I thought that perhaps she under reports her experiences and feelings as, in this particular session, she shared how she often smiles even though she is not okay on the inside. Before the session ended, I provided her with an automatic thought record to start recording her thoughts. Thought records provide the client with the task of responding and challenging negative automatic thoughts in writing and the therapist can then help the client to find a more balanced or alternative thought.
I felt that perhaps she would not be accepting of completing the thought record on her own, and was interested to see if she would bring it with her to the following session. Session 4 [ TOP ] Noluthando started the session by saying she was very stressed about the examinations that she was presently busy with at school. That day, she had written her theoretical drama exam and was anxious about her performance, as she felt she had not done well. This allowed us to explore what she often reported, on her BDI, as feeling like a failure.
Noluthando reported how she feels like a failure not only in her studies, but also when her father beats her mother and she does not stand up for her. She said that being a failure is what she really believes about herself and may represent her core belief. A core belief is described by Westbrook et al. We challenged this belief about being a failure by referring to how she has performed at school despite difficult circumstances. I also provided a space for her to reflect on what may happen if she did stand up for her mother when her father became violent.
This was not easy for her and she became somewhat disassociated in the session when talking about the feeling and thoughts of being a failure. In the session, I provided psycho-education about CBT and the hot cross bun that looks at five aspects of life that are interconnected, namely: Noluthando and I applied this to her belief of failure at school, and she then later said that she would like to try this in future sessions.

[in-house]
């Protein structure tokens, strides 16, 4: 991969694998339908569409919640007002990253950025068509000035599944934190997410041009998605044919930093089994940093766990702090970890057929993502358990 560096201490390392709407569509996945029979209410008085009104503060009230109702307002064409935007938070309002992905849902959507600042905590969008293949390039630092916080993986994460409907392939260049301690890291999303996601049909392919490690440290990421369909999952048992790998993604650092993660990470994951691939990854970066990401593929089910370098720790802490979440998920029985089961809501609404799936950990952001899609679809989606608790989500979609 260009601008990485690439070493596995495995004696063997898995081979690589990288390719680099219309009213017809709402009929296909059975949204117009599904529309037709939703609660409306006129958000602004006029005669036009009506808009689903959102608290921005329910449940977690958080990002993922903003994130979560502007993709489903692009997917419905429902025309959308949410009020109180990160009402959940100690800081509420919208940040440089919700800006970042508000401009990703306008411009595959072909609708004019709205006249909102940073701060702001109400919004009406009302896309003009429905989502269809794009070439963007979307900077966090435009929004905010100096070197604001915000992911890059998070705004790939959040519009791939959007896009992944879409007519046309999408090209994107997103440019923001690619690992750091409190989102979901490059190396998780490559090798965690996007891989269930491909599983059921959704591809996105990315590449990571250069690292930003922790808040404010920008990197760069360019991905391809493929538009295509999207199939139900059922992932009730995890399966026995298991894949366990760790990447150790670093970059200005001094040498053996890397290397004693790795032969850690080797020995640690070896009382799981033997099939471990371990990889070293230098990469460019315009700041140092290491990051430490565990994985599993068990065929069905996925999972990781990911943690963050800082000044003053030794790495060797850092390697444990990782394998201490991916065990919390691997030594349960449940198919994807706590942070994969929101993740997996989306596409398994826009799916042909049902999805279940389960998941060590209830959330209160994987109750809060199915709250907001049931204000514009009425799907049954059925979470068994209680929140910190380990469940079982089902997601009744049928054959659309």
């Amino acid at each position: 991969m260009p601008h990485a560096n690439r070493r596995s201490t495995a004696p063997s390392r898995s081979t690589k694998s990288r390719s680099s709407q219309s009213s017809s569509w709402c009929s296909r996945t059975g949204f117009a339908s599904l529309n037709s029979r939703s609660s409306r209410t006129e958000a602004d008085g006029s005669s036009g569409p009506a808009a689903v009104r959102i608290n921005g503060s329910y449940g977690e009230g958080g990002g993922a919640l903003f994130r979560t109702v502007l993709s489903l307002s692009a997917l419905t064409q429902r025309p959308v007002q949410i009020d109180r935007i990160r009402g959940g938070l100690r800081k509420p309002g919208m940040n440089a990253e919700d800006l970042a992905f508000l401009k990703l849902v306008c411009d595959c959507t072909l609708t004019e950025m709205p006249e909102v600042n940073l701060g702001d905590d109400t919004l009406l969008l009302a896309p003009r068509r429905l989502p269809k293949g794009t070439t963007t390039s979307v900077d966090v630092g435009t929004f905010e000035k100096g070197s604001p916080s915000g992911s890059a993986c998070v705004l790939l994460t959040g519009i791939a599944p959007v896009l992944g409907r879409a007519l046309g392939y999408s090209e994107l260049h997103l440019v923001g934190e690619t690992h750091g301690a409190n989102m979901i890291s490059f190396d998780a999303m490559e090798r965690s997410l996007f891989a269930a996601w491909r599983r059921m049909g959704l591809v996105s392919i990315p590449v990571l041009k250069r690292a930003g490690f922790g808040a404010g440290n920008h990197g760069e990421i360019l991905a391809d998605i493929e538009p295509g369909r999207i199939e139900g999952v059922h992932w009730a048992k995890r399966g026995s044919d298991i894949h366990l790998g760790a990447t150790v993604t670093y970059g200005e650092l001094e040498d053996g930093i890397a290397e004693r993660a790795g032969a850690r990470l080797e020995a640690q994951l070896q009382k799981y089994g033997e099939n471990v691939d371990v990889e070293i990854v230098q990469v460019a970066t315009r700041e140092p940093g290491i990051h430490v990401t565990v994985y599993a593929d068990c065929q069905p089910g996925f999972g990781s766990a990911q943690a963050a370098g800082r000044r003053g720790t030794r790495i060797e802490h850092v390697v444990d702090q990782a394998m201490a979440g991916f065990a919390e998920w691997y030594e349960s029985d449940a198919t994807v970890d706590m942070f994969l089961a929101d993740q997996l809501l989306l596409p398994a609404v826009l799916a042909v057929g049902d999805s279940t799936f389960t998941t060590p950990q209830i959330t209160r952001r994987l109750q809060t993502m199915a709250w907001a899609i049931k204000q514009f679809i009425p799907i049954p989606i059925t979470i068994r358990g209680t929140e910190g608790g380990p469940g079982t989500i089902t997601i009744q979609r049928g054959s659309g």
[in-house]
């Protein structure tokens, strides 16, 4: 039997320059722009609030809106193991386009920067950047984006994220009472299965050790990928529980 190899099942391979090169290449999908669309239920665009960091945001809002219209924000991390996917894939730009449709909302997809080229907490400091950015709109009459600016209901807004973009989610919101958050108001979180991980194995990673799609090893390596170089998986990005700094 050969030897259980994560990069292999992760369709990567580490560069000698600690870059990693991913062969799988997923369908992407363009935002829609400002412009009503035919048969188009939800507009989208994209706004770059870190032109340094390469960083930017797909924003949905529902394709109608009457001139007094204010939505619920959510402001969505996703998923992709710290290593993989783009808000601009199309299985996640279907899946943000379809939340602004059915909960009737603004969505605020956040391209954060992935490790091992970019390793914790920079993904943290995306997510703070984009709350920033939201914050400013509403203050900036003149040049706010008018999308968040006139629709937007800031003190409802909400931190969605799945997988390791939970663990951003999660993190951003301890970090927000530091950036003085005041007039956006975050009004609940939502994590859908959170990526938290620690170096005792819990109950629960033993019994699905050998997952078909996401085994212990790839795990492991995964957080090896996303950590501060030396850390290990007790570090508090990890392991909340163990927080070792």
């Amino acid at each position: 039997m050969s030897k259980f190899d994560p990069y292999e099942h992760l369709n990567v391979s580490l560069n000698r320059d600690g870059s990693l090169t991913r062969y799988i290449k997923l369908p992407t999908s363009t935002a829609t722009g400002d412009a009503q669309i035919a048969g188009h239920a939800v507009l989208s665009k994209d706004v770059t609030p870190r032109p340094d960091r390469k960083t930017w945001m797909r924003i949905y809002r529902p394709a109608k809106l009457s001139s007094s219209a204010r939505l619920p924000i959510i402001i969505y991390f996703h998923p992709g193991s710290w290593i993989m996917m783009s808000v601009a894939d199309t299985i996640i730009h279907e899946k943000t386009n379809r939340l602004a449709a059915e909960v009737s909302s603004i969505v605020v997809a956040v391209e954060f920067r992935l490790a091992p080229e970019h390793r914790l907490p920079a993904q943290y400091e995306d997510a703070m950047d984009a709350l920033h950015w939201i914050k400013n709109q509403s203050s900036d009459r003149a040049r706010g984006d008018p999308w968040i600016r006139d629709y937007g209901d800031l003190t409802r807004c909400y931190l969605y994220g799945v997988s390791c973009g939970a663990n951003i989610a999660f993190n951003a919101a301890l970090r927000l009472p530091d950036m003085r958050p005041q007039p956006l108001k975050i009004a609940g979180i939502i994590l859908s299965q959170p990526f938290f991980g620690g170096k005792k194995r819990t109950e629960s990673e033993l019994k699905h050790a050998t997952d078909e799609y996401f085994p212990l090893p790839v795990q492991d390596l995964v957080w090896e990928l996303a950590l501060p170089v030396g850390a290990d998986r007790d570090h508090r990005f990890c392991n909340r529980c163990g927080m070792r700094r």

The session closed with her speaking about a play that she was involved with as part of a school project, in which she was acting the part of a man who is a husband who fights with his wife.
I reflected on how this role may be difficult for her to act and how it is similar to her own life story with her father who abuses her mother. Both Noluthando and I felt it was sad. Noluthando forgot her thought record form as she was busy with studying and said that she would bring it with her the following week.
In lieu of her being busy with examinations, I did not challenge her on not completing the thought record as I felt it to be inappropriate at the time and may close communication down between us. On reflection of her not completing her thought record, a possible explanation could be that due to the thought record only being introduced at the end of the session, it may have provided too little time to demonstrate its use effectively. However, she seemed to understand the thought record homework without any further explanation in the session, and therefore, her not completing her homework may have been a preoccupation with her examinations, which seemed appropriate due to her grade level and number of subjects she was writing at the time.
Further Discovery and Process [ TOP ] The significance of Sessions 3 and 4 was the beginning of the development of the therapeutic relationship. In Session 3, I found that our relationship was developing and Noluthando was beginning to open up. I felt that perhaps as she was beginning to develop a relationship with me, she may have felt more able and willing to disclose how she was feeling and, therefore, was able to report how she often smiles even when she is not feeling okay.
This was aided by the drawing that she completed, as it provided a space for her to communicate in an indirect way, as revealed in the below transcript. Like when I went home on the weekend, long pausewas it Monday, no Tuesday pause, silence and mumbled voice I got home and my mother and father were arguing about the chicken. They were both so angry strained voice and he just slapped her. I had to help carry her by her feet to the room. I thought she had taken the chicken.
When my mother does something wrong she will cry and then stop.
Otherwise she cries and will talk about it. This time silentshe cried and went to the neighbours afterwards. In Session 4, I felt that the therapeutic relationship was growing and that Noluthando was becoming more communicative in the therapy setting.
This was revealed by her being able to talk about her feelings and thoughts of failure. She opened up about feeling like a failure when she experiences her father abusing her mother and she takes no action, as revealed in the below transcript.